On Kathryn Alexander's "Resisting Discourses of Literacy: The Speech Genres of the Feminist Literacy Workers' Network"
I think we try to divorce people from their deep connection to metaphors of voice at our peril. How can we speak of Bakhtinian dialogue or heteroglossia, multiple voices, without talking about voice? . Why worry about metaphors of voice? We need them and need to play with them and explore them further.
A struggle to wed the benefits of organic conversation with the archival transmission benefits of texts. What a poignant space to be in. Interesting too, that the conversation was initiated with injunctions and prohibitions, almost a ritual in an anti-ritual context.
This presentation makes me think that it might be interesting to start some wandering books on campus for students to record their thoughts on writing, learning and the university experience. We might be able to tap into student voices that we would not otherwise hear.
I think it is valid to look at the ways of talking about the text that try to retain the validity of the voice culture. This is obviously an area of rhetorical tension. Feminist discourse (not academic feminist discourse) that clusters around home birth networks, woman's healing circles, woman's spirituality etc. privilege around the voice of the wise woman, NOT her writing - writing is seen as the weapon of dominant masculinist culture. I'm sure you know this. But the idea that women try to keep this Voice Culture alive even while building textual communication is I think a fertile area of inquiry.
Is this specifically s woman's way of thinking about language, foregrounding the immediate, the interpersonal conversation aspects of texts as opposed to the archival, permanent literate form?
While the women in the learning center where I worked often had specific reasons for writing, the group most often became a forum for establishing an identity as female, as immigrant, as woman with culture, history etc.
I wonder how e-mail letters to other feminists would work. They can be so much more like face-to-face dialogue.
Your approach sounds useful and productive to me. I wonder if you have been able to identify why there was this fiction of oral communication. Do we associate it with being more grassroots, more homely, truer, or more ours as women and feminists?
I'm fascinated by the importance of voice in the feminist literacy project you described. Voice is a contested term in rhetoric-composition theory with the expressionists on the one hand insisting on writers gaining an authentic voice and the postmodernists on the other hand insisting that because voice presupposes the existence of an authentic true subject or agency it's a highly problematic concept.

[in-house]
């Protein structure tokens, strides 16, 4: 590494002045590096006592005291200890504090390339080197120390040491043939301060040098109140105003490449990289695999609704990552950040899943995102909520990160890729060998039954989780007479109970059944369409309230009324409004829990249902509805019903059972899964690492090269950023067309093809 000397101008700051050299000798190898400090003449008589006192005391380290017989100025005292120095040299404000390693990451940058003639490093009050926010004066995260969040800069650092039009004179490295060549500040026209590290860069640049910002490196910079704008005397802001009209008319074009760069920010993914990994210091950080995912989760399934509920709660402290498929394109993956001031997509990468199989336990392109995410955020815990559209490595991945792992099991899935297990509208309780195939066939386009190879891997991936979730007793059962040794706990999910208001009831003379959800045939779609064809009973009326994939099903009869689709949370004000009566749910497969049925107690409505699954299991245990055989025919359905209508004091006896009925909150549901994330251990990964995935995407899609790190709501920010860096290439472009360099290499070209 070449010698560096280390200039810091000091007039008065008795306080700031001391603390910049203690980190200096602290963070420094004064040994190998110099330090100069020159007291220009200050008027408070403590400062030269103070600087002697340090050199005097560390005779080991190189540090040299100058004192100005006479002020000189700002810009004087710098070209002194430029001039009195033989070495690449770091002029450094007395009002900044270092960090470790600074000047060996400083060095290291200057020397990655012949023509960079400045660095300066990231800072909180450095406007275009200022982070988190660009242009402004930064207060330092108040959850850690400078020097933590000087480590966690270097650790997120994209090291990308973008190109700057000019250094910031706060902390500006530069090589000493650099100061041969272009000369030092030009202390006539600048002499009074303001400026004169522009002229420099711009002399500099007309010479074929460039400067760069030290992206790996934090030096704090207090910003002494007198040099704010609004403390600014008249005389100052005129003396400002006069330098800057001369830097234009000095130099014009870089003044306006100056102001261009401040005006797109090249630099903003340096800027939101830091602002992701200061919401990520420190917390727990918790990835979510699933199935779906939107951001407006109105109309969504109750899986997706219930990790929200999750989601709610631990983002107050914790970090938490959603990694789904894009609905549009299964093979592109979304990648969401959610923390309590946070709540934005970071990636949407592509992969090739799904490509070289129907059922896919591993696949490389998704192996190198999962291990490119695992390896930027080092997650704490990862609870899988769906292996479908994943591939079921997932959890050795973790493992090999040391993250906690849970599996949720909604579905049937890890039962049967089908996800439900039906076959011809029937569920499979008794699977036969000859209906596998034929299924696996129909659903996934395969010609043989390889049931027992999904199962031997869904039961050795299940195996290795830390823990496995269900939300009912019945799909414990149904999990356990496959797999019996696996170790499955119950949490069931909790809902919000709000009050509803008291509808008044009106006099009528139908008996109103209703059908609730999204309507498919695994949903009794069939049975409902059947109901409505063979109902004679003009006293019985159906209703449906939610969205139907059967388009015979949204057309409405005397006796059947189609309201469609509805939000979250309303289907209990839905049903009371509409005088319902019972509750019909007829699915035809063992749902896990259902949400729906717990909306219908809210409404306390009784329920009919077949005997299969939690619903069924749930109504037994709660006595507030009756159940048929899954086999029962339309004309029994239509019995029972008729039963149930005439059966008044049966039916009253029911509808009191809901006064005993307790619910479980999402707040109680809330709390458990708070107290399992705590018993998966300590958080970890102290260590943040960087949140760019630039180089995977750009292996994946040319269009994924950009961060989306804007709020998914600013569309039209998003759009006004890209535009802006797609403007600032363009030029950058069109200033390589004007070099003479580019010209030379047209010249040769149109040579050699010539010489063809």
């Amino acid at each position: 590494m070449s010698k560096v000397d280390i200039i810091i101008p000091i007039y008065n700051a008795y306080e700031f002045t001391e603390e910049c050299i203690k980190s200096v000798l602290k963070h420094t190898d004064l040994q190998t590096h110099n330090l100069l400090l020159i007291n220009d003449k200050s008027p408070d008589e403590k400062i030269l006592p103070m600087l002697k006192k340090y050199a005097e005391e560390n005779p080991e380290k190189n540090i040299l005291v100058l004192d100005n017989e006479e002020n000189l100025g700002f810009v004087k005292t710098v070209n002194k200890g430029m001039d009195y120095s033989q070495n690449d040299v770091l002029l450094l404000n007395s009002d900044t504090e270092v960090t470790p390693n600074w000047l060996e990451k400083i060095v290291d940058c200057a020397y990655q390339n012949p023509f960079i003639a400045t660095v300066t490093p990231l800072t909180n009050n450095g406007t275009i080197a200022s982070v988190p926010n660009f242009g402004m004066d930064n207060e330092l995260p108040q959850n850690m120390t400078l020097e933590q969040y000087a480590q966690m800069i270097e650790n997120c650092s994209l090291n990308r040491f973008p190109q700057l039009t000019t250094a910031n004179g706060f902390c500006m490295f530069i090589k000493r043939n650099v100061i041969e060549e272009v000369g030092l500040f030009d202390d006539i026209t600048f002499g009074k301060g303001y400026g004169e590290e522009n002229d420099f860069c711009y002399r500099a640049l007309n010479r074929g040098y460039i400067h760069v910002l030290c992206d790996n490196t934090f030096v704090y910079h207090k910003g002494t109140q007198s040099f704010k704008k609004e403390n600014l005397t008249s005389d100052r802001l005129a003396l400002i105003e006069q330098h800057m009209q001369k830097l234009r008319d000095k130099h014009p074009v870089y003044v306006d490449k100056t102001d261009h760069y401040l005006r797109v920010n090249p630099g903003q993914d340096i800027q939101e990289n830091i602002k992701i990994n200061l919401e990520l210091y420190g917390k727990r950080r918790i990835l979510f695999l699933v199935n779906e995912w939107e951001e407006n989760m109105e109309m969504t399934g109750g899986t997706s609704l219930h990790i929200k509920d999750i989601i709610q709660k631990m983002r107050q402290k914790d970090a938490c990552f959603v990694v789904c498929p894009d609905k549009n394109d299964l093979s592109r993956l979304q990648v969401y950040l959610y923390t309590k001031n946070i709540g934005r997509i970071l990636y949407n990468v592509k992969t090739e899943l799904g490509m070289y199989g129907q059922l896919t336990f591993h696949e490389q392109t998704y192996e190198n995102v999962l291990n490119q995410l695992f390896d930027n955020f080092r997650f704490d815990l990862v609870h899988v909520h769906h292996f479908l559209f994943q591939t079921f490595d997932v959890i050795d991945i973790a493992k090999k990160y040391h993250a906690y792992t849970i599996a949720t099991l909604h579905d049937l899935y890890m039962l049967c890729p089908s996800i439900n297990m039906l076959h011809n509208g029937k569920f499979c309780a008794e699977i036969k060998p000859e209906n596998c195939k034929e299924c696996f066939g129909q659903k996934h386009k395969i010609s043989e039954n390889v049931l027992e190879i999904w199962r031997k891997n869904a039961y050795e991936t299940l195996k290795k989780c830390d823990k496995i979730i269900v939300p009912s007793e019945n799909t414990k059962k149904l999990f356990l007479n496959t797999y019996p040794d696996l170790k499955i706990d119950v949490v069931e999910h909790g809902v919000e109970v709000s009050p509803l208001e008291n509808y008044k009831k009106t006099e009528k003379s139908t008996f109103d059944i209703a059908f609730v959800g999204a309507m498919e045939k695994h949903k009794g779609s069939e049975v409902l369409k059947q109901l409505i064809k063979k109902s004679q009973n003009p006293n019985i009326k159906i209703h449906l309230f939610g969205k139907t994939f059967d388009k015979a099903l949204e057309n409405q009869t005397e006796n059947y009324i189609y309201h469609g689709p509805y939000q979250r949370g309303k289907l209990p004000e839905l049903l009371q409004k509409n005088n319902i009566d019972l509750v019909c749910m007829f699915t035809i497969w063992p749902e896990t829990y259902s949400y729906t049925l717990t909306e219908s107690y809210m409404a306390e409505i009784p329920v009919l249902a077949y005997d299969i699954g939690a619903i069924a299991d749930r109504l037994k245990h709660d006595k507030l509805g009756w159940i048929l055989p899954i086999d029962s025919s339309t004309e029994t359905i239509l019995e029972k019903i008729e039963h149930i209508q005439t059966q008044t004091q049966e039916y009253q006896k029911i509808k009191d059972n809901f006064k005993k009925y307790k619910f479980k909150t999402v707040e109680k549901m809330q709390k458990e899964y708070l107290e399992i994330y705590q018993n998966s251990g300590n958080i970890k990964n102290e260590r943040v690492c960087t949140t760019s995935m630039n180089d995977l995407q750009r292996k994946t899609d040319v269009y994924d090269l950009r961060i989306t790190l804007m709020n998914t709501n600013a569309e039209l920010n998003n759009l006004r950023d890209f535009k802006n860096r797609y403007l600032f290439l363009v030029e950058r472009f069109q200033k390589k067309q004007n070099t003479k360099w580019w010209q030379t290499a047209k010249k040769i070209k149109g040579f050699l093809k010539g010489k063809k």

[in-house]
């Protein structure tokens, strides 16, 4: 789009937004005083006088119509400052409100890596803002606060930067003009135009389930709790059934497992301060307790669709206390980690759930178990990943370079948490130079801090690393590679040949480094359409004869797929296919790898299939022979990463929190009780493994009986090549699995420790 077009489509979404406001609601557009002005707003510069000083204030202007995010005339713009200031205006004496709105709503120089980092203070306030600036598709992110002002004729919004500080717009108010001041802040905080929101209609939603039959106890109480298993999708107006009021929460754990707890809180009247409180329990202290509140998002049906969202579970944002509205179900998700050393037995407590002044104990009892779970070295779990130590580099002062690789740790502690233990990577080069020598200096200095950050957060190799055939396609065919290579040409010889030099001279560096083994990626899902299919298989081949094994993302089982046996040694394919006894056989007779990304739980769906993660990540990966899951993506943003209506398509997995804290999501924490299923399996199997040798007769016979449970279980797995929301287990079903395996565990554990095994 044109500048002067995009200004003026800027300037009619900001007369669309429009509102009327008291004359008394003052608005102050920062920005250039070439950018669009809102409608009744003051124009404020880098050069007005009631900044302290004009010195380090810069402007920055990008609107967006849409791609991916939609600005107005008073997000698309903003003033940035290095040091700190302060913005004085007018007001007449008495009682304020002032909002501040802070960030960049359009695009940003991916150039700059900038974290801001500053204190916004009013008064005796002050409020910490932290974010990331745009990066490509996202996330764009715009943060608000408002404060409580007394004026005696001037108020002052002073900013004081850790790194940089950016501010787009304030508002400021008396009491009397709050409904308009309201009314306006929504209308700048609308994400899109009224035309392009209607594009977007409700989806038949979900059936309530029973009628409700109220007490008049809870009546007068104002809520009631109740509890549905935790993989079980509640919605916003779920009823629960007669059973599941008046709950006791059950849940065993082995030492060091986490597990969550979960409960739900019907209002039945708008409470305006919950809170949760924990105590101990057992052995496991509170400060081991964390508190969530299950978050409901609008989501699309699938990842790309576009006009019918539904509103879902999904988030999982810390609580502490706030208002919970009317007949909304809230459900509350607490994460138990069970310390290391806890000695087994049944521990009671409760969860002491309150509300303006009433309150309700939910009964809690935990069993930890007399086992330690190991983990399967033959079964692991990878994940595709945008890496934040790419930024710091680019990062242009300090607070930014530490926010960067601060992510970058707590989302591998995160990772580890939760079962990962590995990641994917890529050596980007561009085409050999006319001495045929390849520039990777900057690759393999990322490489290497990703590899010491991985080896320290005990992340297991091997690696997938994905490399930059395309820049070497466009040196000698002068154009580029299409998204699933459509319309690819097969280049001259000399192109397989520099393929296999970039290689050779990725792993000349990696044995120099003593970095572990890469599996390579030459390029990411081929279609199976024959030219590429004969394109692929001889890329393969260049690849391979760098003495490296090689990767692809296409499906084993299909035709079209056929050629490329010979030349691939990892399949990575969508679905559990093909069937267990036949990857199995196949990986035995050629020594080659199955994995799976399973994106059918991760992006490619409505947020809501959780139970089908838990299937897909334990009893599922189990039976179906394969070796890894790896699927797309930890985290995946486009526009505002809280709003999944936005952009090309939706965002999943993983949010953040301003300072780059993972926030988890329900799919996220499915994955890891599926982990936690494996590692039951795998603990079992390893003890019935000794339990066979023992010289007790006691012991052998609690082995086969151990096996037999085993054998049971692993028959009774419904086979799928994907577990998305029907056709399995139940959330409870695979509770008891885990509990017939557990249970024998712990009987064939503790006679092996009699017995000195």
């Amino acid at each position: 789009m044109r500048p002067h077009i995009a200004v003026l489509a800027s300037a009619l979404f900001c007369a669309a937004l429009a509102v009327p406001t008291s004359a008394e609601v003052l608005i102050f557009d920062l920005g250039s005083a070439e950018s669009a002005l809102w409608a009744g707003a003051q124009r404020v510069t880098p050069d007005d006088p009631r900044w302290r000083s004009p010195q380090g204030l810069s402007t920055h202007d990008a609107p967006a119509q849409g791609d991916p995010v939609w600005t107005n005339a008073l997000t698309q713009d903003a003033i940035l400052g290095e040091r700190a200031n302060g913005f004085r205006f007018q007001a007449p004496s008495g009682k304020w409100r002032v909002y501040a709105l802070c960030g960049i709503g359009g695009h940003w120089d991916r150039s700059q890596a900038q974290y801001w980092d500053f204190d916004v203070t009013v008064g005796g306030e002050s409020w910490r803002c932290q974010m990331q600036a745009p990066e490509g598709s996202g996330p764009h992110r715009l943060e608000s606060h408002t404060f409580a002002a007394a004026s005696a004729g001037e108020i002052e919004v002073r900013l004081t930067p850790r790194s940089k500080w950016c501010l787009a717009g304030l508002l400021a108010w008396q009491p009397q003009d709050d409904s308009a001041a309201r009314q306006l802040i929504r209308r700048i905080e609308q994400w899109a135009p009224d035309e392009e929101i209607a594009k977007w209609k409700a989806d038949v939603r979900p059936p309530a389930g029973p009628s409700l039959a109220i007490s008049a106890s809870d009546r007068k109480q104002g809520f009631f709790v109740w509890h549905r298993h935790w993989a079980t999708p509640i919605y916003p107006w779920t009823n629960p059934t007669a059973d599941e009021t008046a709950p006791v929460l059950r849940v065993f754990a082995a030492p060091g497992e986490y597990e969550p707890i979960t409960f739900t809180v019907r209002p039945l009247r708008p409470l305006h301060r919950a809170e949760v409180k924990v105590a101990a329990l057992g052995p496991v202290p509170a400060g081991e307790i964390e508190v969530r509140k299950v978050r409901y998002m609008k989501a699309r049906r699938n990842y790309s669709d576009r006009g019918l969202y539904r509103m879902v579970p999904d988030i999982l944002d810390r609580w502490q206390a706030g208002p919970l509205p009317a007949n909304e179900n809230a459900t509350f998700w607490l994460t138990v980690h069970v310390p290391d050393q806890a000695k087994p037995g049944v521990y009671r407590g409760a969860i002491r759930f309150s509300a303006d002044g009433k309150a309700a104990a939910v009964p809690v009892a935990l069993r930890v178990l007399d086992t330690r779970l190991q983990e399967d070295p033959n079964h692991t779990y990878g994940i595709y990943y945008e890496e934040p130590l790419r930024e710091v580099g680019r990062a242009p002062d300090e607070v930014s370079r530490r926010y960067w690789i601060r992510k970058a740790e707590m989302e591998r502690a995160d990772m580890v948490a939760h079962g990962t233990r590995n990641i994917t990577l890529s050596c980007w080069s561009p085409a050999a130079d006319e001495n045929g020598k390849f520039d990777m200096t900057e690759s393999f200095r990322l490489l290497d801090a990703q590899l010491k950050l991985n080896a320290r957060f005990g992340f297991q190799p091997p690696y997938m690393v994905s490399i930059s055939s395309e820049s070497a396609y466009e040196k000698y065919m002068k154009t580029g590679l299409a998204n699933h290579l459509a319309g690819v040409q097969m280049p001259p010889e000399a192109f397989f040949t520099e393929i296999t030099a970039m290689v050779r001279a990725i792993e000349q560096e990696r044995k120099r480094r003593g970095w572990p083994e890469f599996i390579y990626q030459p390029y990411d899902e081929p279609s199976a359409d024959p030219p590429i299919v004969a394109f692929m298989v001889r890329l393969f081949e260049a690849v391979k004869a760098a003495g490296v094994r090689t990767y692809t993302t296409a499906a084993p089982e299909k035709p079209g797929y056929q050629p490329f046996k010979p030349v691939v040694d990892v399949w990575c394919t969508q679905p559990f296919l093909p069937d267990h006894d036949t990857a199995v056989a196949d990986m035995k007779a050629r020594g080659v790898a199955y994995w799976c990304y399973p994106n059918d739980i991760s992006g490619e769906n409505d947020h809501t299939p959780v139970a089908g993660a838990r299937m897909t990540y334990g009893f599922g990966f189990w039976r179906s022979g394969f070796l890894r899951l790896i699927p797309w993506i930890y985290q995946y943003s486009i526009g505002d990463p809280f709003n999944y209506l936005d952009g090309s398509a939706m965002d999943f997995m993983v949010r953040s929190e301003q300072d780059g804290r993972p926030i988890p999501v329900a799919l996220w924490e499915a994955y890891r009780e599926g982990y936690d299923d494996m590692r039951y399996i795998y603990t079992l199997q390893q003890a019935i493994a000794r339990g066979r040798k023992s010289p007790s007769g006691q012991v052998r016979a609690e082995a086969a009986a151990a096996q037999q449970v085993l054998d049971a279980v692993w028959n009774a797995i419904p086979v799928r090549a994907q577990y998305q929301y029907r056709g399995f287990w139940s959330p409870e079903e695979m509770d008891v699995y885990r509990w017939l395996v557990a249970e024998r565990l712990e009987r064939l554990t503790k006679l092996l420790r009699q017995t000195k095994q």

Maybe we can think of the wandering books as performance act and maybe we can consider that our hunger to make this kind of evanescent discourse permanent is somehow unavoidably misplaced and hopeless. It is all transitory performance after all.
On Anneke van Enk's "Resisting the Official Discourse around Literacy Education"
You remind me that literacy is always situated materially. Hedley, after all, is in jail deprived of exercising the so-called liberatory power of literacy.
Maybe it would help if we got rid of the literate-illiterate binary, and instead spoke of shades-of-grey literacies.
So how do we talk about literacy without being condescending or controlling?
There's another way to think, though, about the response you tell me. That is to honor it as a genuine request . If I were approaching a skill or field in which I had no experience at all, not even enough to describe my goals in working on those skills or in that content area, I might say you tell me in quite a serious way.
For a long time, I have been offended by the self-righteous and condescending discourse surrounding "illiterates." Always, it is a them and us division, implying a definite line separating the literature and illiterate.
You raise an interesting paradox: certainly there are good reasons to resist the official discourse of literacy but can we do so and continue to teach literacy especially if the illiterate implicate themselves in this discourse?
On Rebecca Carruthers' "Learning to Play: The Ritualized Transgression of Ceremonial Boundaries in Scientific Discourse"
This disruption of a pre-existing genre through play may have more to do with creativity than you expressed in the extensive work. Steinberg comes to mind as you are talking about this description. His work is also about science and may provide an alternate disruption to your analysis.
Could it be that our idea that experimentation with genres can happen only after thorough acquisition and mastery of the genre conventions is based on the degree to which the rules and regulations are enforced?